Counterfactual truth condition?

Counterfactual conditionals (also subjunctive or X-marked) are conditional sentences which discuss what would have been true under different circumstances, e.g. “If Peter believed in ghosts, he would be afraid to be here.” Counterfactuals are contrasted with indicatives, which are generally restricted to discussing …

What is an example of a counterfactual?

A counterfactual explanation describes a causal situation in the form: “If X had not occurred, Y would not have occurred”. For example: “If I hadn’t taken a sip of this hot coffee, I wouldn’t have burned my tongue”. Event Y is that I burned my tongue; cause X is that I had a hot coffee.

Do counterfactuals have truth value?

Counterfactuals are not truth-functional.

What is a counterfactual argument example?

Counterfactual definition

A counterfactual idea, assumption, or argument. noun. A counterfactual is defined as a statement that is not true. In the sentence “If dogs had no ears, they could not hear” the statement “if dogs had no ears” is an example of a counterfactual because dogs DO have ears..

What is counterfactual theory?

The basic idea of counterfactual theories of causation is that the meaning of causal claims can be explained in terms of counterfactual conditionals of the form “If A had not occurred, C would not have occurred”.

What is a counterfactual statement?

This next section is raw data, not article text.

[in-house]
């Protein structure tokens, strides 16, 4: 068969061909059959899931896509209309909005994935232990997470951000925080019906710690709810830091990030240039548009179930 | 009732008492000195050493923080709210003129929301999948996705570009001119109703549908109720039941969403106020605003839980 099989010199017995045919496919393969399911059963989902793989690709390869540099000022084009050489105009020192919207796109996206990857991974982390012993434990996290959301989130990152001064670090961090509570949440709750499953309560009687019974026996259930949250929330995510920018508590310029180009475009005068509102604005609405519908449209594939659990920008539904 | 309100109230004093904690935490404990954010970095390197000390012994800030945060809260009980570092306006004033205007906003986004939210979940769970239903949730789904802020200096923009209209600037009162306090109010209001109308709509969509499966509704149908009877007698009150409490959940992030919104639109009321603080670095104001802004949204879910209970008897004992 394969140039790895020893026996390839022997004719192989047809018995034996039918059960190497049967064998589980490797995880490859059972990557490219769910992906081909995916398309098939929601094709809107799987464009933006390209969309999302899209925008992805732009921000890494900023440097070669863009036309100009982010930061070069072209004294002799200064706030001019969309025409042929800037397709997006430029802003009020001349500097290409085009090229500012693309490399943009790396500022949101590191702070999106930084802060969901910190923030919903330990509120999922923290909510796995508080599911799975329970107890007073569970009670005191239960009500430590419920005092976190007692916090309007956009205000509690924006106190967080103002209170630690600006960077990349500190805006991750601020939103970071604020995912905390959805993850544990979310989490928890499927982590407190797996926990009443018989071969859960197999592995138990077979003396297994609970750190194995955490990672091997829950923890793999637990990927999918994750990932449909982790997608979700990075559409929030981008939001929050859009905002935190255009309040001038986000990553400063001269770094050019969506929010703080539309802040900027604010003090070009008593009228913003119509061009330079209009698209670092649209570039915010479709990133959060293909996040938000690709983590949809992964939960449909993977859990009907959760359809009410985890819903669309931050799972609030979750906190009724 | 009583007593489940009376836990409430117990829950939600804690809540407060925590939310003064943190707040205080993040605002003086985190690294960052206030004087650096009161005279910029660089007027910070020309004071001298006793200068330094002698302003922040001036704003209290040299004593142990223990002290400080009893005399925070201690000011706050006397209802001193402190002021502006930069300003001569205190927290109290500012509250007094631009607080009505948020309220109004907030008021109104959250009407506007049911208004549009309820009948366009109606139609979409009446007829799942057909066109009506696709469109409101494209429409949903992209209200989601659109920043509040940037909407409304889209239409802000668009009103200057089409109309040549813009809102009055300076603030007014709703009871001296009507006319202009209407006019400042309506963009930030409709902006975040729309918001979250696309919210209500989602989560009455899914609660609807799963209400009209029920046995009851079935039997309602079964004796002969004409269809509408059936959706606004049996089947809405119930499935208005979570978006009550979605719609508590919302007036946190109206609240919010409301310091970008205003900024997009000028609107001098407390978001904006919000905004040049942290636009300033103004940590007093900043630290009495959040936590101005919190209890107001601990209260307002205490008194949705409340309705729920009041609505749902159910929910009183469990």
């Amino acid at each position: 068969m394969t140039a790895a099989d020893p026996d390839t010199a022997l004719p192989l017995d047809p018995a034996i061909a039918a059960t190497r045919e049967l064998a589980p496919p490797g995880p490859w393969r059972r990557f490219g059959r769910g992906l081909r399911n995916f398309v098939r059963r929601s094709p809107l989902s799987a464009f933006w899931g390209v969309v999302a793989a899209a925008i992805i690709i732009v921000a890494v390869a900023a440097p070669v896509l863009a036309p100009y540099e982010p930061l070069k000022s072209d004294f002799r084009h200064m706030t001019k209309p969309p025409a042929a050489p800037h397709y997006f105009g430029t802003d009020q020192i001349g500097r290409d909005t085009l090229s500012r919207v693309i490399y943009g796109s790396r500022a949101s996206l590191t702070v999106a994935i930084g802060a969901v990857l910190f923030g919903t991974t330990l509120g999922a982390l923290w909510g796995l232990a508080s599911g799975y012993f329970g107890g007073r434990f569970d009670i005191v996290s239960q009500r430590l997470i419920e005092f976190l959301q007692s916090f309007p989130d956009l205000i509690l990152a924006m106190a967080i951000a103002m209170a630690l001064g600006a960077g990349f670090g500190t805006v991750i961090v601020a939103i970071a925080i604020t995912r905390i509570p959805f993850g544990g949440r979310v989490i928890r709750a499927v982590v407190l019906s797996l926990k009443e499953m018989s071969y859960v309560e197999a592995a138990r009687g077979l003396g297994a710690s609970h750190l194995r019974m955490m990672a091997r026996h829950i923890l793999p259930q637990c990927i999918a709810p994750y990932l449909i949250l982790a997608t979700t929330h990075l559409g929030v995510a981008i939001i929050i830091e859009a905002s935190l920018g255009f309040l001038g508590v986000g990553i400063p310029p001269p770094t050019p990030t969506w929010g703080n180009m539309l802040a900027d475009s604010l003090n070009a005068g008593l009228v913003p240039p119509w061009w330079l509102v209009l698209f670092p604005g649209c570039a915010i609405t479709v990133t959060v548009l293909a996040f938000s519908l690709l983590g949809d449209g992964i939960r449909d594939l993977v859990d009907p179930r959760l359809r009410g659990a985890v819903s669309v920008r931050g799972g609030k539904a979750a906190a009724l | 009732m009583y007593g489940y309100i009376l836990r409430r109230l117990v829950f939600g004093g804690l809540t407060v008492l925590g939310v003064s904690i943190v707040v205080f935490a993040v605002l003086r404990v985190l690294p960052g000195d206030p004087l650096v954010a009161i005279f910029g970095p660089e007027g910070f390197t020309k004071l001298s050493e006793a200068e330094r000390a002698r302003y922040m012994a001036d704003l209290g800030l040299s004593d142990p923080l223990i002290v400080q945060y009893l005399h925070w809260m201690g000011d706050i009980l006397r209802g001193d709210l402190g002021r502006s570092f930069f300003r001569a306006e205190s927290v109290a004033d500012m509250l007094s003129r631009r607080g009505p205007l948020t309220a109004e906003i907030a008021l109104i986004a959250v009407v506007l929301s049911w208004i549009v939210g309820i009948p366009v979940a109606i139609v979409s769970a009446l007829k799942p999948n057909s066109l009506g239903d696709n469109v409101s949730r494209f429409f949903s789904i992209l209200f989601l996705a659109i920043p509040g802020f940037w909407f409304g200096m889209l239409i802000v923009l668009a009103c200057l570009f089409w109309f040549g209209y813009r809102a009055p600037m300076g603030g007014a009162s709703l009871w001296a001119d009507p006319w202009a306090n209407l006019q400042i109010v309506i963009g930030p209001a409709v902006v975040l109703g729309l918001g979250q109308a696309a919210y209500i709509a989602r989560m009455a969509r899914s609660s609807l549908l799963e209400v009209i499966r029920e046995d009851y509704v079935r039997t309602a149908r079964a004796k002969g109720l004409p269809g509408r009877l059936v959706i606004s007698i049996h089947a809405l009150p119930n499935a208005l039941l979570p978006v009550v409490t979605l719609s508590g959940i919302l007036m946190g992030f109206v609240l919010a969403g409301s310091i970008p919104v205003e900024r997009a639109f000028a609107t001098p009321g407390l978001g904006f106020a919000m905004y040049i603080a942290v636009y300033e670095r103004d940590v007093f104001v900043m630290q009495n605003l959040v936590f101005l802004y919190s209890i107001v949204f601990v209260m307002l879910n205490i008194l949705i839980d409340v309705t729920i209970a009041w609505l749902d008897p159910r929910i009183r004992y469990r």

A counterfactual is interpreted as a statement about how things occur in other possible worlds governed by the same laws of nature. Roughly: in every possible world that is relevantly similar to the existing world but in which the wind does not reach 50 miles per hour, the bridge does not collapse.

What is another word for counterfactual?

In this page you can discover 14 synonyms, antonyms, idiomatic expressions, and related words for counterfactual, like: hypothetical, wrong, true, contrary to fact, counterfactuals, frequentist, a posteriori, causality, false, specious and spurious.

What is a counterfactual in research?

Counterfactual analysis enables evaluators to attribute cause and effect between interventions and outcomes. The ‘counterfactual’ measures what would have happened to beneficiaries in the absence of the intervention, and impact is estimated by comparing counterfactual outcomes to those observed under the intervention.

How do you make a counterfactual?

One common approach to constructing a counterfactual is to simply compare outcomes for the same entity (village, individual, forest, farm, firm, etc.) before and after it has received the conservation intervention. In this case, the pre-intervention outcome is used as the counterfactual outcome.

What is the counterfactual problem?

Counterfactual thinking is a concept in psychology that involves the human tendency to create possible alternatives to life events that have already occurred; something that is contrary to what actually happened. Counterfactual thinking is, as it states: “counter to the facts”.